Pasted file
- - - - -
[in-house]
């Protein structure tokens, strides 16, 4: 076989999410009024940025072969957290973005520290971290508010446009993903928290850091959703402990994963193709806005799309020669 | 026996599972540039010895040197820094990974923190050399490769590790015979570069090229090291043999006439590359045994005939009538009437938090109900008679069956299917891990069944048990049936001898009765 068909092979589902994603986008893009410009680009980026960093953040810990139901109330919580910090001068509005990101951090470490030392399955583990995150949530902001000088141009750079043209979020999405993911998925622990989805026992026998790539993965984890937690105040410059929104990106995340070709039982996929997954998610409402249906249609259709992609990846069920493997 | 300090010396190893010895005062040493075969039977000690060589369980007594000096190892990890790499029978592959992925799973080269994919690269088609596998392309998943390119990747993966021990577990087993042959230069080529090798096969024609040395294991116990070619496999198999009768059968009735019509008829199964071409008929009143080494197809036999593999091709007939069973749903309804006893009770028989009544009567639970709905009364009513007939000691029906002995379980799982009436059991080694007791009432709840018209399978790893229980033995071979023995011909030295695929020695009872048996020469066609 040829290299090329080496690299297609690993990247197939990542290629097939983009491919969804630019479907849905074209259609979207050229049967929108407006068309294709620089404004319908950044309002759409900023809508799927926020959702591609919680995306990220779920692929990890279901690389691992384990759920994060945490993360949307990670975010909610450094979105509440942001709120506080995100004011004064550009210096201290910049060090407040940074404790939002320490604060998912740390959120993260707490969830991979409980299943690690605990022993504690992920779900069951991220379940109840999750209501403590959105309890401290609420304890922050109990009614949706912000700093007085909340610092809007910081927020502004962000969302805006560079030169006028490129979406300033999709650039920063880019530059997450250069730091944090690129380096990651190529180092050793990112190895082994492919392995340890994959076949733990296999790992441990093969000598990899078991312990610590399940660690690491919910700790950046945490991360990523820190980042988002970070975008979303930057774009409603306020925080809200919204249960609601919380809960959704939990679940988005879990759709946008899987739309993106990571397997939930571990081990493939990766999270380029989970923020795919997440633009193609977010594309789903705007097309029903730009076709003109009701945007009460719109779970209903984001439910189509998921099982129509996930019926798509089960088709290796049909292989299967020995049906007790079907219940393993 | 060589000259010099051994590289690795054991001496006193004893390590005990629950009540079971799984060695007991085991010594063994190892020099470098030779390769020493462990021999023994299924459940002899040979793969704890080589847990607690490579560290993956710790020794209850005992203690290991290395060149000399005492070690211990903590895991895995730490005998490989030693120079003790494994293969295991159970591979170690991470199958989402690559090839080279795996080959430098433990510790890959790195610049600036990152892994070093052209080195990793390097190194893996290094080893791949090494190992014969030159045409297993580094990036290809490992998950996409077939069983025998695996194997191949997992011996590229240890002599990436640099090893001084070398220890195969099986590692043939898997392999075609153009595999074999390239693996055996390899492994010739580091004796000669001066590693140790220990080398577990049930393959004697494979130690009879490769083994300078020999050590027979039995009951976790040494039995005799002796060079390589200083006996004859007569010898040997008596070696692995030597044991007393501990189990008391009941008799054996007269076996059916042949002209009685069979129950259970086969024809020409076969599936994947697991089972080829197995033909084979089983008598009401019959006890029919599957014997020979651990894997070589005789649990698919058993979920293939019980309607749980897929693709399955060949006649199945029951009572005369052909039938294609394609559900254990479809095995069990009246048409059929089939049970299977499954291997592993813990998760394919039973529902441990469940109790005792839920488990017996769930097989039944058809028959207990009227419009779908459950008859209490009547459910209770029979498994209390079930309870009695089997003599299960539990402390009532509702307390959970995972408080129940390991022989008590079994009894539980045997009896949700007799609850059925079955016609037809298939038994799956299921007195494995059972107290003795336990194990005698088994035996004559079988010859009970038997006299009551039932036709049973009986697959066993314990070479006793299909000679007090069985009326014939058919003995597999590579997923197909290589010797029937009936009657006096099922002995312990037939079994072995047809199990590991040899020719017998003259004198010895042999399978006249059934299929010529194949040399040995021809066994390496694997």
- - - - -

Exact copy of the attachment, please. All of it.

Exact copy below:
[in-house]
């Protein structure tokens, strides 16, 4: 076989999410009024940025072969957290973005520290971290508010446009993903928290850091959703402990994963193709806005799309020669 | 026996599972540039010895040197820094990974923190050399490769590790015979570069090229090291043999006439590359045994005939009538009437938090109900008679069956299917891990069944048990049936001898009765 068909092979589902994603986008893009410009680009980026960093953040810990139901109330919580910090001068509005990101951090470490030392399955583990995150949530902001000088141009750079043209979020999405993911998925622990989805026992026998790539993965984890937690105040410059929104990106995340070709039982996929997954998610409402249906249609259709992609990846069920493997 | 300090010396190893010895005062040493075969039977000690060589369980007594000096190892990890790499029978592959992925799973080269994919690269088609596998392309998943390119990747993966021990577990087993042959230069080529090798096969024609040395294991116990070619496999198999009768059968009735019509008829199964071409008929009143080494197809036999593999091709007939069973749903309804006893009770028989009544009567639970709905009364009513007939000691029906002995379980799982009436059991080694007791009432709840018209399978790893229980033995071979023995011909030295695929020695009872048996020469066609 040829290299090329080496690299297609690993990247197939990542290629097939983009491919969804630019479907849905074209259609979207050229049967929108407006068309294709620089404004319908950044309002759409900023809508799927926020959702591609919680995306990220779920692929990890279901690389691992384990759920994060945490993360949307990670975010909610450094979105509440942001709120506080995100004011004064550009210096201290910049060090407040940074404790939002320490604060998912740390959120993260707490969830991979409980299943690690605990022993504690992920779900069951991220379940109840999750209501403590959105309890401290609420304890922050109990009614949706912000700093007085909340610092809007910081927020502004962000969302805006560079030169006028490129979406300033999709650039920063880019530059997450250069730091944090690129380096990651190529180092050793990112190895082994492919392995340890994959076949733990296999790992441990093969000598990899078991312990610590399940660690690491919910700790950046945490991360990523820190980042988002970070975008979303930057774009409603306020925080809200919204249960609601919380809960959704939990679940988005879990759709946008899987739309993106990571397997939930571990081990493939990766999270380029989970923020795919997440633009193609977010594309789903705007097309029903730009076709003109009701945007009460719109779970209903984001439910189509998921099982129509996930019926798509089960088709290796049909292989299967020995049906007790079907219940393993 | 060589000259010099051994590289690795054991001496006193004893390590005990629950009540079971799984060695007991085991010594063994190892020099470098030779390769020493462990021999023994299924459940002899040979793969704890080589847990607690490579560290993956710790020794209850005992203690290991290395060149000399005492070690211990903590895991895995730490005998490989030693120079003790494994293969295991159970591979170690991470199958989402690559090839080279795996080959430098433990510790890959790195610049600036990152892994070093052209080195990793390097190194893996290094080893791949090494190992014969030159045409297993580094990036290809490992998950996409077939069983025998695996194997191949997992011996590229240890002599990436640099090893001084070398220890195969099986590692043939898997392999075609153009595999074999390239693996055996390899492994010739580091004796000669001066590693140790220990080398577990049930393959004697494979130690009879490769083994300078020999050590027979039995009951976790040494039995005799002796060079390589200083006996004859007569010898040997008596070696692995030597044991007393501990189990008391009941008799054996007269076996059916042949002209009685069979129950259970086969024809020409076969599936994947697991089972080829197995033909084979089983008598009401019959006890029919599957014997020979651990894997070589005789649990698919058993979920293939019980309607749980897929693709399955060949006649199945029951009572005369052909039938294609394609559900254990479809095995069990009246048409059929089939049970299977499954291997592993813990998760394919039973529902441990469940109790005792839920488990017996769930097989039944058809028959207990009227419009779908459950008859209490009547459910209770029979498994209390079930309870009695089997003599299960539990402390009532509702307390959970995972408080129940390991022989008590079994009894539980045997009896949700007799609850059925079955016609037809298939038994799956299921007195494995059972107290003795336990194990005698088994035996004559079988010859009970038997006299009551039932036709049973009986697959066993314990070479006793299909000679007090069985009326014939058919003995597999590579997923197909290589010797029937009936009657006096099922002995312990037939079994072995047809199990590991040899020719017998003259004198010895042999399978006249059934299929010529194949040399040995021809066994390496694997």